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17 April 2014 12:48 pm ,
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Officials last week revealed that the U.S. contribution to ITER could cost $3.9 billion by 2034—roughly four times the...
An experimental hepatitis B drug that looked safe in animal trials tragically killed five of 15 patients in 1993. Now,...
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A new report from the Intergovernmental Panel on Climate Change (IPCC) concludes that humanity has done little to slow...
Astronomers have discovered an Earth-sized planet in the habitable zone of a red dwarf—a star cooler than the sun—500...
Three years ago, Jennifer Francis of Rutgers University proposed that a warming Arctic was altering the behavior of the...
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Top Engineers to Investigate Cause of Oil Spill
13 July 2010 6:02 pm
Investigations into the gulf oil disaster are multiplying. The National Academy of Engineering (NAE) and the National Research Council announced yesterday that they are assembling an expert committee of academic and industry engineers to take a technical look into the causes of the Deepwater Horizon rig explosion and oil spill.
The report was requested by the Department of the Interior to feed into the joint investigation by the U.S. Coast Guard and the Minerals Management Service (MMS); it will also be used by the presidential oil spill commission. The committee will be chaired by marine engineer Donald Winter, a former naval secretary and Northrop Grumman executive who is now at the University of Michigan, Ann Arbor.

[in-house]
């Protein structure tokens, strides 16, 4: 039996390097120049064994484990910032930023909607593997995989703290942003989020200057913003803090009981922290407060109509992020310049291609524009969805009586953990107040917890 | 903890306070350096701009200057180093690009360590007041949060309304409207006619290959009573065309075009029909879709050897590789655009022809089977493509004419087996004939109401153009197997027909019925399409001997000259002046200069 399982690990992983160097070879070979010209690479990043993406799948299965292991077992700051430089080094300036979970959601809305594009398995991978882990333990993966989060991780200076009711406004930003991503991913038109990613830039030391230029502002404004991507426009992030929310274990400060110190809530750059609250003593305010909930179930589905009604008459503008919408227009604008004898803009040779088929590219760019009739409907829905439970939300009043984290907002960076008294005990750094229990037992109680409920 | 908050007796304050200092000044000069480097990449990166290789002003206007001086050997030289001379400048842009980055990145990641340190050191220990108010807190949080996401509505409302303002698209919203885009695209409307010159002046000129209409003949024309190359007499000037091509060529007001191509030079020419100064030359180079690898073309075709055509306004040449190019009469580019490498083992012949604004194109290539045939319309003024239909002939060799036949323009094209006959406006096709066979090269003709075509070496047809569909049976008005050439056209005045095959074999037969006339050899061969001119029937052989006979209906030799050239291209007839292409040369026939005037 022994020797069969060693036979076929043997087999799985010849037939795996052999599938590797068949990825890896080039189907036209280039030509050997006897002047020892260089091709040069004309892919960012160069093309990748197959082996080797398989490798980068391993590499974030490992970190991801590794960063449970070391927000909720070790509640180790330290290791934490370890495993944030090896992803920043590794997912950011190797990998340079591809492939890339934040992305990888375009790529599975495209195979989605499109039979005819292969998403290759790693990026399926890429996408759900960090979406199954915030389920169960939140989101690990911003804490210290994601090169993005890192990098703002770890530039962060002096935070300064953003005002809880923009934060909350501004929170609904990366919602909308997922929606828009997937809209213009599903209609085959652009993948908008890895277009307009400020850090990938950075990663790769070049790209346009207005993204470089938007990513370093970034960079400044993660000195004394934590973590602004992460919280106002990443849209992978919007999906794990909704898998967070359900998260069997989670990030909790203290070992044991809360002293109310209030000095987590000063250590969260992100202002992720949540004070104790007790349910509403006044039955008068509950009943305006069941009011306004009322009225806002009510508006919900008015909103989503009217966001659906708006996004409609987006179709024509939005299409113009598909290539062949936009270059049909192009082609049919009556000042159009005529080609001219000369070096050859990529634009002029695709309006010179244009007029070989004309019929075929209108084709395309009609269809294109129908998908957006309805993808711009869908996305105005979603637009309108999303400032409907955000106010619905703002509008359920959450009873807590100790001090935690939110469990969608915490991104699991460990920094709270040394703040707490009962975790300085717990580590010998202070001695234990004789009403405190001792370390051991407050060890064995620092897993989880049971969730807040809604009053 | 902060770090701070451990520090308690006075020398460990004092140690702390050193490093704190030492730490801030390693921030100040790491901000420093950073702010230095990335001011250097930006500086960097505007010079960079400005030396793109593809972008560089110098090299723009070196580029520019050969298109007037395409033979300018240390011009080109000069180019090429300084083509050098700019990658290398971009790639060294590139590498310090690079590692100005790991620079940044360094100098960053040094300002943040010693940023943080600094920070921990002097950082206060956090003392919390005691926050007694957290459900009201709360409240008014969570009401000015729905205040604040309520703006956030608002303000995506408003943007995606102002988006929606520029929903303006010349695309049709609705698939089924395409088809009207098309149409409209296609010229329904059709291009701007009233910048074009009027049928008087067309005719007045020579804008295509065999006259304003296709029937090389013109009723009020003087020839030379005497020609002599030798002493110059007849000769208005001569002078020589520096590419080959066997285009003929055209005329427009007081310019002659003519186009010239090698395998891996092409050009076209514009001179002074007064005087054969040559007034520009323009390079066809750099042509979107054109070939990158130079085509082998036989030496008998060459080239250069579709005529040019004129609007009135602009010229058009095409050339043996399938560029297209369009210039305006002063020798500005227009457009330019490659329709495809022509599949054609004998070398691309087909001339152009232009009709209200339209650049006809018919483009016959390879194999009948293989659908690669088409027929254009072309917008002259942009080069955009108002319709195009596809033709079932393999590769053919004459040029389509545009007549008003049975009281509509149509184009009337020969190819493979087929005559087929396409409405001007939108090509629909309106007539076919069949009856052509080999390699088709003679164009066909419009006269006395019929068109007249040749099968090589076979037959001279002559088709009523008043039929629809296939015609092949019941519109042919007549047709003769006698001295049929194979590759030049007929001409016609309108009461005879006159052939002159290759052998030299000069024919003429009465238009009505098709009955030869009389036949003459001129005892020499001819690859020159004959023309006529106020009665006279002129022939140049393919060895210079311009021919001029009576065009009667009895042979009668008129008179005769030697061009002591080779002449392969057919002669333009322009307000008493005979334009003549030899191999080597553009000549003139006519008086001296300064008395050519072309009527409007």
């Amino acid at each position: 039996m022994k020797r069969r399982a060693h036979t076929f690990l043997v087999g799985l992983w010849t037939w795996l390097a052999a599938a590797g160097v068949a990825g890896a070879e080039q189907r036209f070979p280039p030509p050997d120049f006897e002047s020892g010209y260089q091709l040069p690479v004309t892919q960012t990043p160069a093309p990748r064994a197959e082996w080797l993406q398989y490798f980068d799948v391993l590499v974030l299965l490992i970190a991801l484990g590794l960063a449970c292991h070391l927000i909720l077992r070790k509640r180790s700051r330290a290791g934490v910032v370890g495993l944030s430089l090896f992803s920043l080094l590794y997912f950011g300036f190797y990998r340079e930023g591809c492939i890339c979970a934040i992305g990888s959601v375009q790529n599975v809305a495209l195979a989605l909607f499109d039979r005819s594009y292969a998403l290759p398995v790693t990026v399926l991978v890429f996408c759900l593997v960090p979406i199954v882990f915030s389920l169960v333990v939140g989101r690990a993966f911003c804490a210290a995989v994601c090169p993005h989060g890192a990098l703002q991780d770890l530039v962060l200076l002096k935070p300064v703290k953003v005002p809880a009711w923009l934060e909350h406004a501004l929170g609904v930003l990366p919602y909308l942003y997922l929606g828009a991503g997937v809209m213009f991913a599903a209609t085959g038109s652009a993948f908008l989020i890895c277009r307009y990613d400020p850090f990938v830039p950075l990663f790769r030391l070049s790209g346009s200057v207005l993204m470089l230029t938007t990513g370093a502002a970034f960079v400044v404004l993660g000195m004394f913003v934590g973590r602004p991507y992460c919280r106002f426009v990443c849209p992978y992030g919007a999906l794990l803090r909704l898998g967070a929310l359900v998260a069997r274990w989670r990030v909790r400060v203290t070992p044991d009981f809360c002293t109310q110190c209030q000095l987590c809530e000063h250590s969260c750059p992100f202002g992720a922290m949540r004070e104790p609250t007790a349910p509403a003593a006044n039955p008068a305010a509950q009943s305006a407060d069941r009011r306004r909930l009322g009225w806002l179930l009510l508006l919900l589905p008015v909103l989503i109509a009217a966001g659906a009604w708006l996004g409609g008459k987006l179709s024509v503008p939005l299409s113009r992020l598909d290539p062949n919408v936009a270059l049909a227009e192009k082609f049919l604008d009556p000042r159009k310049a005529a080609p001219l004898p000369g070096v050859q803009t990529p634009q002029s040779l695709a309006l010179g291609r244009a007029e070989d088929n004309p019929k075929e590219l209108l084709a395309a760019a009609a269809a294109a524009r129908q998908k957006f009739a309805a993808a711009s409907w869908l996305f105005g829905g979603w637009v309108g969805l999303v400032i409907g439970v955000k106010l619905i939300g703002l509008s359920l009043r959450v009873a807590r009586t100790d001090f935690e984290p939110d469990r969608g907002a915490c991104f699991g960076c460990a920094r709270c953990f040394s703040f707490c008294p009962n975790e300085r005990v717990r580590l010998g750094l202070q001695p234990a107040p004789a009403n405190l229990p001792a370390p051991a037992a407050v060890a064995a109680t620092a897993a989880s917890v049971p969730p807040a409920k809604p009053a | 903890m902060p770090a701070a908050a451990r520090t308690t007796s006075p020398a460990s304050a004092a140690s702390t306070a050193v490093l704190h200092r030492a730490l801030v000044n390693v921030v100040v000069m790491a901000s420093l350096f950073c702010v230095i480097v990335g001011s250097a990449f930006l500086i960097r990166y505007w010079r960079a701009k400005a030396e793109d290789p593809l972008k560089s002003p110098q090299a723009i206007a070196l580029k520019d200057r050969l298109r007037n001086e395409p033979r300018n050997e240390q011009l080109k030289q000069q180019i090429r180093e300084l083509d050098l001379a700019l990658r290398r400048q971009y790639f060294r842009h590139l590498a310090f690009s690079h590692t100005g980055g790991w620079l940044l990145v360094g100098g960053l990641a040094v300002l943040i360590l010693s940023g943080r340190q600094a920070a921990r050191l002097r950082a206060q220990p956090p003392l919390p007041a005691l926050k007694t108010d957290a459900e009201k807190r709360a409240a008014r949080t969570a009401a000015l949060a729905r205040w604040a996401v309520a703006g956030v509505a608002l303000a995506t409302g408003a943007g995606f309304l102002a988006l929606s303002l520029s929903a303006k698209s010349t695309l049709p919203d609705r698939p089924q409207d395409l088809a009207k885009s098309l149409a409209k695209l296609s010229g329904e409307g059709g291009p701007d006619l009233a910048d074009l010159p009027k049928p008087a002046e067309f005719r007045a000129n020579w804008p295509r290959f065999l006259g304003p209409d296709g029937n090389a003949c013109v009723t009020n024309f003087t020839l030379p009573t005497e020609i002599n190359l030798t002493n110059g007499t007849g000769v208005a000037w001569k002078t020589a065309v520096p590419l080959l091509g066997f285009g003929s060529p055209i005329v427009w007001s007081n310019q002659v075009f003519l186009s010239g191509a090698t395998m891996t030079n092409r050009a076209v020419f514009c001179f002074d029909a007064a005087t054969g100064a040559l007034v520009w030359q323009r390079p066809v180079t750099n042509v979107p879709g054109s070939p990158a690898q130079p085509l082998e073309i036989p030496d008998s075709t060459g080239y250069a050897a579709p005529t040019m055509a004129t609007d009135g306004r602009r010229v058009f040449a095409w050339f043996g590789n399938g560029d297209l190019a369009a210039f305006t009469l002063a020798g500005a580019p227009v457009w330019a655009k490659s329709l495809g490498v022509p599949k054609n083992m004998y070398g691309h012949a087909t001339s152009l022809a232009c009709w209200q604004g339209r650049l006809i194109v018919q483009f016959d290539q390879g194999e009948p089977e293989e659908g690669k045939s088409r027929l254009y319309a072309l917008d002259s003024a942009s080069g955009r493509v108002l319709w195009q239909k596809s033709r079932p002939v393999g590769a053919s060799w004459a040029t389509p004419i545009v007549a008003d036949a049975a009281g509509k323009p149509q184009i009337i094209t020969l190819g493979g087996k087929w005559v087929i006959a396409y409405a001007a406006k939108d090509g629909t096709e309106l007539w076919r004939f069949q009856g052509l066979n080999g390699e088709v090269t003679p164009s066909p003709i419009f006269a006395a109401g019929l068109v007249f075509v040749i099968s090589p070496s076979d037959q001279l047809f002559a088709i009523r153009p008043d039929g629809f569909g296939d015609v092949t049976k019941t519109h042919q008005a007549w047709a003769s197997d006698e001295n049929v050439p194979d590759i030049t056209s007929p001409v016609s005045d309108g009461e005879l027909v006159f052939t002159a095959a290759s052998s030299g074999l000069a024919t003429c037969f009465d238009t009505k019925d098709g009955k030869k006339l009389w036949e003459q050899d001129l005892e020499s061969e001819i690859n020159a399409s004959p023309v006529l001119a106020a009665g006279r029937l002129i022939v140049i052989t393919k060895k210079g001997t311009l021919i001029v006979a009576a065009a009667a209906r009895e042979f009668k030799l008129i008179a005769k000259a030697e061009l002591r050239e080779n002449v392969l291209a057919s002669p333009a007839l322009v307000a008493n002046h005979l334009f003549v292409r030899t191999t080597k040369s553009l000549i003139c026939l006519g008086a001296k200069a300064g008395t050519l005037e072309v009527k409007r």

So far, a total of nine oil spill investigations have been launched by the president, BP, Congress, and various federal agencies; according to NAE, this one will look into practices and technologies, including the ill-fated "blowout preventer," that might have lead to the explosion, with an eye toward preventing future blowouts. Winter and a few other members plan to attend the joint investigation's next hearing, from 19 to 23 July, in Kenner, Louisiana—a hearing in May included witnesses from MMS, BP, and Transocean, among others. The committee expects to turn in a first report before 31 October, and a final report before 1 June of next year.
The committee is still gathering members from the fields of geoengineering, systems engineering, naval engineering, and petroleum engineering. Those appointed so far are:
- Chryssostomos Chryssostomidis, Doherty Professor of Ocean Science and Engineering at the Massachusetts Institute of Technology (MIT). Chryssostomidis established an MIT lab for developing technology and systems for autonomous underwater vehicles.
- David E. Daniel, president of the University of Texas, Dallas, and an NAE member. Daniel is a geoengineer with expertise in drilling fluids.
- Rear Admiral Thomas J. Eccles, chief engineer and deputy commander for naval systems engineering of the the U.S. Navy's Naval Sea Systems Command. Eccles has managed Navy programs in deep-ocean engineering and submarine technology.
- Roger L. McCarthy, private engineering consultant and NAE member. McCarthy previously investigated oil disasters such as Exxon Valdez, Amoco Cadiz, and the explosion of the Piper Alpha oil platform in the North Sea.
- Najmedin Meshkati, professor of engineering at the University of Southern California. Meshkati studies risk reduction in the nuclear power, aviation, and petrochemical industries.
- M. Elisabeth Paté-Cornell, Burt and Deedee McMurtry Professor and chair of the department of management science and engineering at Stanford University, and an NAE member. Paté-Cornell studies human and organizational factors in failure.
- Jocelyn E. Scott, chief engineer and vice president at DuPont. Scott has worked in research and development and operations at Dupont.
- Mark D. Zoback, Benjamin M. Page Professor of Geophysics at Stanford University. Zoback studies stresses in rock and the mechanics of faults and georeservoirs.
For more on the gulf oil spill, see our full coverage.